Fuel and biochar from biomass?
Scientists from the Lodz University of Technology are working on a new torrefaction technology with the use of superheated steam. It will allow to produce fuel blends, biochar as an additive to fertilizers and activated carbon, as well as recover by-products that have been polluting the environment.
Torfaction is a thermal-chemical biomass conversion (charring) process without oxygen, under nitrogen or dry superheated steam. However, currently used torrefaction methods do not allow to recover valuable by-products of this process. The use of superheated steam enables such recovery.
"Using superheated steam instead of nitrogen makes it possible to recover by-products from the torrefaction process: formic acid and acetic acid, which in current technologies are burned and removed in the form of flue gas into the atmosphere. It will increase the quality and economic value of the process that will become more environmentally friendly" - says Dr. Szymon Szufa from the Faculty of Process and Environmental Engineering, Lodz University of Technology. He received over PLN 1.1 million in funding from the Lider programme for the implementation of the project.
The researcher emphasizes that for the production of energy from biomass to become profitable, a strong market position of this material is necessary, including biomass from agricultural crop waste (currently unused maize and oats straw), energy crops (such as giant miscanthus), wood biomass from forestry waste and bio-waste from wastewater treatment plants.
According to Dr. Szufa, the torrefaction process (high-temperature carbonisation of biomass in special reactors powered by superheated steam) allows to improve the environmental performance of biomass and its energy efficiency. It is also the cheapest method of biomass charring.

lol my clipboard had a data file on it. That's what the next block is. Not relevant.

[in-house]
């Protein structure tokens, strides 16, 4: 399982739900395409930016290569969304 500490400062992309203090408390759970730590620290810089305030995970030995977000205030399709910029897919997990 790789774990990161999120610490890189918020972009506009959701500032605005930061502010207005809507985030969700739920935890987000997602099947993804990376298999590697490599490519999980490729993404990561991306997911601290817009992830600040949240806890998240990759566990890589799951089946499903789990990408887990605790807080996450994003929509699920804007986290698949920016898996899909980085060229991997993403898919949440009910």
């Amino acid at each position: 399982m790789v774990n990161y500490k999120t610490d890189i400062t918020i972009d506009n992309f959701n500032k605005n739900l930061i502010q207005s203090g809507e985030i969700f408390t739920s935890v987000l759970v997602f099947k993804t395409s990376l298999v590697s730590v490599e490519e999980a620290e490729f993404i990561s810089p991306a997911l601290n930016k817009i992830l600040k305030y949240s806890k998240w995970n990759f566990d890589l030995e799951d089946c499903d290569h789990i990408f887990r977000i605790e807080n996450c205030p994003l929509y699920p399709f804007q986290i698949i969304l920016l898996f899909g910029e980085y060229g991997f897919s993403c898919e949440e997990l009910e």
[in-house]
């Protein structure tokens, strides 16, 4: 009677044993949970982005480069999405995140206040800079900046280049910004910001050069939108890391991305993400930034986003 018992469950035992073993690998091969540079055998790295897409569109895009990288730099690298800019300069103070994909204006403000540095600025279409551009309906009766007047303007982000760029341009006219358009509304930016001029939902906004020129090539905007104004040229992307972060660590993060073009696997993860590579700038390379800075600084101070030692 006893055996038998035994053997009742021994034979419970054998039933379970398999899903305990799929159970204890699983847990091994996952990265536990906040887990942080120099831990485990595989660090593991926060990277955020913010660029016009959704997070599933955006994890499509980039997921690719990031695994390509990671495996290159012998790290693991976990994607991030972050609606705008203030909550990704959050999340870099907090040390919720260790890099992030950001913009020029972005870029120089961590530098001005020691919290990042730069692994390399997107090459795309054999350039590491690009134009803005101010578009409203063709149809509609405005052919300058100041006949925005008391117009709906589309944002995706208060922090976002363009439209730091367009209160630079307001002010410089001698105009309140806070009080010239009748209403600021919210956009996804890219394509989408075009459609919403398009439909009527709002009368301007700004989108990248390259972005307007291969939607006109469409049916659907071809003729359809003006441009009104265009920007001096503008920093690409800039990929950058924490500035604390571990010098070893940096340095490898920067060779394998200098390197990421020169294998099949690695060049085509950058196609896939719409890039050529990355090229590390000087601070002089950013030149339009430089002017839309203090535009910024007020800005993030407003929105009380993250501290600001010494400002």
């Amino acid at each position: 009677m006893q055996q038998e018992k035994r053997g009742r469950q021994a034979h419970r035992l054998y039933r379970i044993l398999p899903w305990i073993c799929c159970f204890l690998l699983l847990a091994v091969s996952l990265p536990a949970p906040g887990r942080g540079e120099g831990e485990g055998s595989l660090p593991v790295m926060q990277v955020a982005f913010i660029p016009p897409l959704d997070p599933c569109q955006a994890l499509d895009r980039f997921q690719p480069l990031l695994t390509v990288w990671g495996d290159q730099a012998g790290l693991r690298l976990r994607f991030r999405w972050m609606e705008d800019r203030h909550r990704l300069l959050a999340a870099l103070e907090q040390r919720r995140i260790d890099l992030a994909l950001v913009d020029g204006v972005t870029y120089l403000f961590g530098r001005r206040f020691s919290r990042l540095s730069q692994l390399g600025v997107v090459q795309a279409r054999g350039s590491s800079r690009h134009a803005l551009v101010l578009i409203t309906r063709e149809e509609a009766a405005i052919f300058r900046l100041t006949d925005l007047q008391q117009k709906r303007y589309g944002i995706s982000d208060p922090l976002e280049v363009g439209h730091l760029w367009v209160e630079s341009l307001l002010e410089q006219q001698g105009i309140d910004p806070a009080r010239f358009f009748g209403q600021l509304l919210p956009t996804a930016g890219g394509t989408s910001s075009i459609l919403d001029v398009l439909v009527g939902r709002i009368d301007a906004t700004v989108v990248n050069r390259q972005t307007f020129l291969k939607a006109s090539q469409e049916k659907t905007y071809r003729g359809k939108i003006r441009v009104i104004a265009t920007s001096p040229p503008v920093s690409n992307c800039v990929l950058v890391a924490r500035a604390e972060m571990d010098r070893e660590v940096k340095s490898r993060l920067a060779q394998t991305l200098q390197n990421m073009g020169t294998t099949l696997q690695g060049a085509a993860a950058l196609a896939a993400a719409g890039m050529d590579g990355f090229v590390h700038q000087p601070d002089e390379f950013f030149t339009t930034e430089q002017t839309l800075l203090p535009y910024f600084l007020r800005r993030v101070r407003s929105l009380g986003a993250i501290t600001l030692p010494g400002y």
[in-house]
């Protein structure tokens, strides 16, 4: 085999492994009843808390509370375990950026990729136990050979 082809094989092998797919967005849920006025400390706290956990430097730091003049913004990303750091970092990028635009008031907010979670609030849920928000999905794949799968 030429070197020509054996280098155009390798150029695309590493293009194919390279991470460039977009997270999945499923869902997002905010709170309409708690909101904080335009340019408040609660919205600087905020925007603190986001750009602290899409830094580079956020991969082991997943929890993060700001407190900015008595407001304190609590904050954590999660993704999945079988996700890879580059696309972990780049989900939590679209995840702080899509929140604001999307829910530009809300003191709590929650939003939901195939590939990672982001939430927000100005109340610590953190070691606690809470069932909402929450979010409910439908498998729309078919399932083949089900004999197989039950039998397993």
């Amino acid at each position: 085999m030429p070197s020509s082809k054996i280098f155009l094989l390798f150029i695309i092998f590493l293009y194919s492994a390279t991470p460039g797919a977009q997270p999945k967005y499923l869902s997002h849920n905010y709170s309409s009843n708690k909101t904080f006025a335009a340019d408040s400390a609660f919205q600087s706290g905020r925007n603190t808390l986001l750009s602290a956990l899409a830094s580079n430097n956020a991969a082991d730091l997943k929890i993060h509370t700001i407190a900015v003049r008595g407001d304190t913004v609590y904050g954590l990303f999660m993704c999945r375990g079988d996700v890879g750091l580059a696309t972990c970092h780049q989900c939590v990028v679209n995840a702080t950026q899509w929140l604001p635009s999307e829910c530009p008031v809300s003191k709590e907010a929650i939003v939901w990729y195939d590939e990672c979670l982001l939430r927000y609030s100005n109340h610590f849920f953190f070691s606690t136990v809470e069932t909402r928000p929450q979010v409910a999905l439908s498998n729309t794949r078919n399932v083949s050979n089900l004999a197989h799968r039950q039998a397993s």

The goal of the "Biocarbon" project is to develop, build and optimise plants for torrefaction of plant biomass. The installation will consist of a steam generator, a dryer and a specially designed biomass torrefaction reactor.
This will allow to produce three new products: fuel for the power industry and individual recipients (blend of torrefied biomass with various types of waste, such as bio-waste from wastewater treatment plants), biochar as an additive to organic fertilizers, and activated carbon for the chemical industry or power industry, which can be used as a substrate in filters for removing mercury from flue gas.
After biochar production, the next stage of will be the development of a comprehensive biomass production technology on low-grade soils. Biochar will be an addition to fertilizers. The process will use environmentally friendly methods.
As part of the project, scientists will assess the quality of fuel biomass, analyse biochar, its ashes and their use in the form of additives to fertilizers. They will also conduct an economic analysis of the implementation of developed cultivation technologies and the process of biomass torrefaction in industry.
According to Dr. Szufa, the innovation of this project lies mainly in the fact that it withdraws from the use of "torgas" or inert gas, such as nitrogen, in the process of torrefaction.
Similar solutions are not used in the world market because there are currently no low power superheated steam generators (less than 1 MW). Superheated steam is produced in large power industry. "The construction of biomass torrefying installations only makes sense if it is economically feasible. The proposed technology has an innovative potential because it provides good process temperature control as well as homogeneous products with different usable properties" - notes Dr. Szymon Szufa.
In his opinion, the project will allow to reduce the negative environmental impact of stored organic municipal waste. "The size of the cultivation areas will also increase with the use of biostimulants on worse-class soils, which are not used for agriculture, including food production" - emphasises the author of the project.
The project is scheduled to be completed in December 2021. (PAP)
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